Forecasting what’s ahead in the second half of this year remains a challenge given the unknowns of the pandemic and the impact of a potential second wave. Certainly, COVID-19 will continue to suppress global sourcing spend. Most industries will see increases in the third quarter as economies cautiously reopen, but we expect an overall decline in ACV for most industries on a year-over-year basis.
The global managed services market is forecasted to add about $200 million of ACV in the third quarter, which would bring total ACV up to $6.2 billion, a 3 percent increase from the second quarter. But that would still be 11 percent behind the third quarter last year.
To get a fuller picture of current market dynamics, including which industries saw an increase in business during the pandemic and which may not survive in their current form, view the 2Q20 Global ISG Index presentation slides, news release and infographic on our ISG Index page.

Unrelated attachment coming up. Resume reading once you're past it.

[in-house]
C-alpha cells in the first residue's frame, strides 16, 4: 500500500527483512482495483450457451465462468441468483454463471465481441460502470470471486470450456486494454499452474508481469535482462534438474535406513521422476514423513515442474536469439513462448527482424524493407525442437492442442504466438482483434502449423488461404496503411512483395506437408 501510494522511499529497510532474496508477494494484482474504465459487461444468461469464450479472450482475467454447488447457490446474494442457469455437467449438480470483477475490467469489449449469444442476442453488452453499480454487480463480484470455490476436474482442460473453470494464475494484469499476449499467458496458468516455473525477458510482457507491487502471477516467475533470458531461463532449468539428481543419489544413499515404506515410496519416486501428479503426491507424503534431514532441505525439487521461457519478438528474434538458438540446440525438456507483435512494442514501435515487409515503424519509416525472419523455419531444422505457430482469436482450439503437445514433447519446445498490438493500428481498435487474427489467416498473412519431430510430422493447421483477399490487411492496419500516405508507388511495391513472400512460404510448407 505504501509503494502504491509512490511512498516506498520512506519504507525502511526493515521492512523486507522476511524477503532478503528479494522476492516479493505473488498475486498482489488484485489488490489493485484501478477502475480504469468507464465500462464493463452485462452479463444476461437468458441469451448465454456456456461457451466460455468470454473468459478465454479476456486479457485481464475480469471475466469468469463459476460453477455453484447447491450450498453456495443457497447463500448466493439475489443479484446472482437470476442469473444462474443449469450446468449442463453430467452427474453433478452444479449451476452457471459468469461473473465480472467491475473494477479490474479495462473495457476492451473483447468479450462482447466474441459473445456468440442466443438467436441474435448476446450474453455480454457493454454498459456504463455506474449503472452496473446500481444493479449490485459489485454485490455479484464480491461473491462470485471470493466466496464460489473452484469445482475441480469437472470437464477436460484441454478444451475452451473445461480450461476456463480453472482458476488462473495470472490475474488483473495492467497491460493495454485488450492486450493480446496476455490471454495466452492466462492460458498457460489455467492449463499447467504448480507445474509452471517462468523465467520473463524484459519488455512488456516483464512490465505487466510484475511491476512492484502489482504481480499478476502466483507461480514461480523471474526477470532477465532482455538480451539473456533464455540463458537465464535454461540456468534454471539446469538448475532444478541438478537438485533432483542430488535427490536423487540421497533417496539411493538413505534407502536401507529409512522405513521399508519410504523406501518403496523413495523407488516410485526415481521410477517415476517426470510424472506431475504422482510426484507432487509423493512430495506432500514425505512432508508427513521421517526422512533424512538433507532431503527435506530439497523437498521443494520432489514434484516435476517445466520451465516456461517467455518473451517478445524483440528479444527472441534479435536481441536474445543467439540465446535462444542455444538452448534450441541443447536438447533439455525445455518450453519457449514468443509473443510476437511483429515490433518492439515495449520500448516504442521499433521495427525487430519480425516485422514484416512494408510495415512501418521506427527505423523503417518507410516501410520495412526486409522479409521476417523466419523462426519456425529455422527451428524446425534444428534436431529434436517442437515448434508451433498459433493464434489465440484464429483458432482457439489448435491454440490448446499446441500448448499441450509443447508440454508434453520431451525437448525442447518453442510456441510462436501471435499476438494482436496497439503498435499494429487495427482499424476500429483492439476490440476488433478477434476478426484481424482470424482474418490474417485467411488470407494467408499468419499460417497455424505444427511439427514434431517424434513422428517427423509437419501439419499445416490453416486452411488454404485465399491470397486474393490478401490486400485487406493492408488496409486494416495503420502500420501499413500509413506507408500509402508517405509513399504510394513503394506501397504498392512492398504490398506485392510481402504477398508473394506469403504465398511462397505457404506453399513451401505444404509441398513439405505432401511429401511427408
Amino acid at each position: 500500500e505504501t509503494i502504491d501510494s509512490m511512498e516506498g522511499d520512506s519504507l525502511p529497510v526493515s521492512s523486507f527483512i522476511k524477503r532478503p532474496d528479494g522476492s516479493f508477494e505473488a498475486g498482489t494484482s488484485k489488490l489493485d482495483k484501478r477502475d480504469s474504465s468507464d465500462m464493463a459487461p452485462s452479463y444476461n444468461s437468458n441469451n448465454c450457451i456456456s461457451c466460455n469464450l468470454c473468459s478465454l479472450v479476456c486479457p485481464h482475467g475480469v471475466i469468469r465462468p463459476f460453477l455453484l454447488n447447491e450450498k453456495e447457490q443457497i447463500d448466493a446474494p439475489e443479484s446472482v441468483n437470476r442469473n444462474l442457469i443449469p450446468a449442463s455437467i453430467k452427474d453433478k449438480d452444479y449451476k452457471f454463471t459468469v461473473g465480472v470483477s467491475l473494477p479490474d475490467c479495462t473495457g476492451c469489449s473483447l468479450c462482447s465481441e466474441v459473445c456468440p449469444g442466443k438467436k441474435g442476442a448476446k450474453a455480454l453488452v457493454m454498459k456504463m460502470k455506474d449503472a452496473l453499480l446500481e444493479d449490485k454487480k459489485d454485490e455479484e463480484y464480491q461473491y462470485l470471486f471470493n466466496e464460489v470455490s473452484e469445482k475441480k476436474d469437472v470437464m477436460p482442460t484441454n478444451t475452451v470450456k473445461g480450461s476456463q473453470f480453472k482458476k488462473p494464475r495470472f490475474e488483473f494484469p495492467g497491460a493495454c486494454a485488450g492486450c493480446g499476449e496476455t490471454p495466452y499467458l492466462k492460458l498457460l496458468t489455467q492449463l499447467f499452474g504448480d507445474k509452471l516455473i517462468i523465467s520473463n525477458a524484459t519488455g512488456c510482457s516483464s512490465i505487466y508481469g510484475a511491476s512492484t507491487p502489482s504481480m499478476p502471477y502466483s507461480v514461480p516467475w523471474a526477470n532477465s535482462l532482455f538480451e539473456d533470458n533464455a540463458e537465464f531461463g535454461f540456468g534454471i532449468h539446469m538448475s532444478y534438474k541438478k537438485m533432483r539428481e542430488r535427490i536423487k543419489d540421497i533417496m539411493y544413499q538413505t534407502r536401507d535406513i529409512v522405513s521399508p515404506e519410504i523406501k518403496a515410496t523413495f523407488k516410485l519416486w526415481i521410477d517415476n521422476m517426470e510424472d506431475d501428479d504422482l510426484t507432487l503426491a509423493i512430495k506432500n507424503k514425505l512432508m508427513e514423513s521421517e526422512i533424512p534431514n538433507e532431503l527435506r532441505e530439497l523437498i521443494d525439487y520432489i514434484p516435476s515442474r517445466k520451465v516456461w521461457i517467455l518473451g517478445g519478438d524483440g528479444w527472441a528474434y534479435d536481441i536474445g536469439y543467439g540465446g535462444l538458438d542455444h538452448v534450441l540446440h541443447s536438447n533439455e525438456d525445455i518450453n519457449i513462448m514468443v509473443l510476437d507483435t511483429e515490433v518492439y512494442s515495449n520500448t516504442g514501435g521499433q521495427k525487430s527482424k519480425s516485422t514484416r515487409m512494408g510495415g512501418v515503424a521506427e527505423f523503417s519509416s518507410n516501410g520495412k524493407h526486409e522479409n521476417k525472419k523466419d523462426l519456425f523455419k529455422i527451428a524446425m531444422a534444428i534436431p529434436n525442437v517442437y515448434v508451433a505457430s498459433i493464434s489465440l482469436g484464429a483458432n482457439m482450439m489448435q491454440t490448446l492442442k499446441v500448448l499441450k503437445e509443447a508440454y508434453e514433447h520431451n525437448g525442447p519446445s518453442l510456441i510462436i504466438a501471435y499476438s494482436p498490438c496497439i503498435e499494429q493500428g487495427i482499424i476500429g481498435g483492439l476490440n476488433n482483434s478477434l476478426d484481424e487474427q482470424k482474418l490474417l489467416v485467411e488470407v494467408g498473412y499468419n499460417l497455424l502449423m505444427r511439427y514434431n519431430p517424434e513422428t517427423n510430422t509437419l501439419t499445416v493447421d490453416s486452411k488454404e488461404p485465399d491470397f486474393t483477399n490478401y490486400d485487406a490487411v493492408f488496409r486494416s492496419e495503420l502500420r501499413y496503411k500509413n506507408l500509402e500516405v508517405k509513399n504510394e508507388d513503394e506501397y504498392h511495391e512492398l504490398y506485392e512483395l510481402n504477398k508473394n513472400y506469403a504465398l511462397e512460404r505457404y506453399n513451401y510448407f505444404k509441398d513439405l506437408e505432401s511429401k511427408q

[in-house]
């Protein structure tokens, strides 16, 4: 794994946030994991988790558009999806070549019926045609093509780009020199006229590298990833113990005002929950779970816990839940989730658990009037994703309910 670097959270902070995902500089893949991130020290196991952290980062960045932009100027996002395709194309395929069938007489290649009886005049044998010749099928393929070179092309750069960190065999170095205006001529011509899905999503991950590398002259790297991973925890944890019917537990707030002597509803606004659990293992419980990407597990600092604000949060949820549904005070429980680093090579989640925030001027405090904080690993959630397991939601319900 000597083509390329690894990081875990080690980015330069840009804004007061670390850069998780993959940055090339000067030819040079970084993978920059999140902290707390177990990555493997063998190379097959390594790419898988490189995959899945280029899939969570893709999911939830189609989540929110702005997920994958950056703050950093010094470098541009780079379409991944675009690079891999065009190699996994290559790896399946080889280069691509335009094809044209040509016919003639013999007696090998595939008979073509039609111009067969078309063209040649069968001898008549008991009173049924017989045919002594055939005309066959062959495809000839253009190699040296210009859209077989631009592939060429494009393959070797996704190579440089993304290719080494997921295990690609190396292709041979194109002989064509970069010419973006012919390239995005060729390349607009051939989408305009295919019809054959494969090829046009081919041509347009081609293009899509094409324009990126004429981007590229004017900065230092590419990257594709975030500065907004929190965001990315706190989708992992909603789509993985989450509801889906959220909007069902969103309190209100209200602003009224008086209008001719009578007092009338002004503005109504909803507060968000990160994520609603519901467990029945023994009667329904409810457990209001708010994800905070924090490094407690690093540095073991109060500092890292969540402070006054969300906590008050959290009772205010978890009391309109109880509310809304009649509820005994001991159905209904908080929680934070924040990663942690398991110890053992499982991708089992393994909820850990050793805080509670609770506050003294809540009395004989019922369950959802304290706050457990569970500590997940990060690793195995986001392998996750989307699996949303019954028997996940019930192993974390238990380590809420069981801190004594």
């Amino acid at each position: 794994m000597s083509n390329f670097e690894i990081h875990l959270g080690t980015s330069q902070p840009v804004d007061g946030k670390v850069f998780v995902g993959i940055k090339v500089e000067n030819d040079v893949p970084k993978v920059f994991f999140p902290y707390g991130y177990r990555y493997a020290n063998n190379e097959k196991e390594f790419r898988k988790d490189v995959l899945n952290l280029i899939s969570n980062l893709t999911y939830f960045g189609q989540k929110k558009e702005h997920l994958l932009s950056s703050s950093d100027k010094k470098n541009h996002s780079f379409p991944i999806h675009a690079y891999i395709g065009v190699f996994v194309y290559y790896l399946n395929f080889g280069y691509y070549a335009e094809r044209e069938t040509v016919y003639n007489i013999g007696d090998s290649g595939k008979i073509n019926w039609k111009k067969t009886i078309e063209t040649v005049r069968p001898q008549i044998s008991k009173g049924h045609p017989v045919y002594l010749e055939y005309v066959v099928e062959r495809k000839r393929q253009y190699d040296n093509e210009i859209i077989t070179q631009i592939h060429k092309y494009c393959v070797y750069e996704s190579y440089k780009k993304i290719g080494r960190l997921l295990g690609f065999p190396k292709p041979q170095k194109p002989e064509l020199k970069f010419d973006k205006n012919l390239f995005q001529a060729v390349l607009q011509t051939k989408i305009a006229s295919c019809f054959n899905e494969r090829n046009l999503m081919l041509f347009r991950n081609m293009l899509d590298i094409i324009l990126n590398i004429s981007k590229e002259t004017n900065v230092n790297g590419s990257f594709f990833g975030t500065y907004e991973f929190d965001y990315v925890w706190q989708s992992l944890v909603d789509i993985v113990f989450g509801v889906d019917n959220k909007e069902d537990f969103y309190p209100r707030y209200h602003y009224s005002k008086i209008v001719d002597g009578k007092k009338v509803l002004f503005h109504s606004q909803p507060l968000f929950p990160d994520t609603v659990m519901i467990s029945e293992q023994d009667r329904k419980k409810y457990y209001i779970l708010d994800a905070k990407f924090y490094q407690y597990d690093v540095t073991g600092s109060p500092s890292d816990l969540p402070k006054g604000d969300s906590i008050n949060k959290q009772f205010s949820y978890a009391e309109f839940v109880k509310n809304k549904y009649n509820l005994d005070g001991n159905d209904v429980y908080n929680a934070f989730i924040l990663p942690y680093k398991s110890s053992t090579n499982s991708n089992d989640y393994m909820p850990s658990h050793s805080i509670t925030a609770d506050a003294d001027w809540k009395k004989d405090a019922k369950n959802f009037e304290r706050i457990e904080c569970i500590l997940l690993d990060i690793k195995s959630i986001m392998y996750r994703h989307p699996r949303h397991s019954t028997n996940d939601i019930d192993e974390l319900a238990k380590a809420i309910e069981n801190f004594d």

For a quick video summary, I encourage you to watch our ISG Index™ Headlines program.
Until we report again in October, enjoy the summer, stay safe and do your part to help others by wearing a mask.
About the author
Steve Hall is responsible for the firm’s Europe, Middle East & Africa region, as well as its global Digital Advisory Services business. During his time with ISG, Mr. Hall has led some of the company’s largest and most complex engagements with clients as diverse as United Airlines, Symantec, BP, World Bank, CEMEX and Motorola. He is a seasoned professional who brings considerable experience in emerging technologies to ISG clients. Prior to his position at ISG, Mr. Hall held senior roles at a number of renowned IT services companies, including Unisys and MCI. He also led large-scale eBusiness initiatives for technology solutions providers C-Bridge and CBSI and gained deep outsourcing and offshore software development experience as a delivery executive with Covansys. Mr. Hall co-authored Managing Global Development Risk: A Guide to Managing Global Software Development. He earned his degree in Computer Science from Regis University.